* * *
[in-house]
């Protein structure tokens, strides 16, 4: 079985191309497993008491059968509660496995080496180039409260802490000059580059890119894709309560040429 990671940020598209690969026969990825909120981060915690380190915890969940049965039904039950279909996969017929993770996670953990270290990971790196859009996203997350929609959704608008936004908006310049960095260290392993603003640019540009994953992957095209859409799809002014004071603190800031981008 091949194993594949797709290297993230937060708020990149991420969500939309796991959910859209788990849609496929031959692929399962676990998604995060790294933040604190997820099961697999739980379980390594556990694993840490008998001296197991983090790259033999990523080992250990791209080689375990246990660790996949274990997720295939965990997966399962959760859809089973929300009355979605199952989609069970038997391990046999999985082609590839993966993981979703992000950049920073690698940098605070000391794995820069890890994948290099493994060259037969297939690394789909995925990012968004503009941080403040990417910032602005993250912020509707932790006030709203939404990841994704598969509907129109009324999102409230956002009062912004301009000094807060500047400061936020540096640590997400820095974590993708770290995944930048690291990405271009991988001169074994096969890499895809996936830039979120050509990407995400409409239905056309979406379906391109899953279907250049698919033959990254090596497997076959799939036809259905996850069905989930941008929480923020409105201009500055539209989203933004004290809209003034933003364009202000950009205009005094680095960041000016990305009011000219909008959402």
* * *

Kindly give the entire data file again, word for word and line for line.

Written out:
[in-house]
């Protein structure tokens, strides 16, 4: 079985191309497993008491059968509660496995080496180039409260802490000059580059890119894709309560040429 990671940020598209690969026969990825909120981060915690380190915890969940049965039904039950279909996969017929993770996670953990270290990971790196859009996203997350929609959704608008936004908006310049960095260290392993603003640019540009994953992957095209859409799809002014004071603190800031981008 091949194993594949797709290297993230937060708020990149991420969500939309796991959910859209788990849609496929031959692929399962676990998604995060790294933040604190997820099961697999739980379980390594556990694993840490008998001296197991983090790259033999990523080992250990791209080689375990246990660790996949274990997720295939965990997966399962959760859809089973929300009355979605199952989609069970038997391990046999999985082609590839993966993981979703992000950049920073690698940098605070000391794995820069890890994948290099493994060259037969297939690394789909995925990012968004503009941080403040990417910032602005993250912020509707932790006030709203939404990841994704598969509907129109009324999102409230956002009062912004301009000094807060500047400061936020540096640590997400820095974590993708770290995944930048690291990405271009991988001169074994096969890499895809996936830039979120050509990407995400409409239905056309979406379906391109899953279907250049698919033959990254090596497997076959799939036809259905996850069905989930941008929480923020409105201009500055539209989203933004004290809209003034933003364009202000950009205009005094680095960041000016990305009011000219909008959402």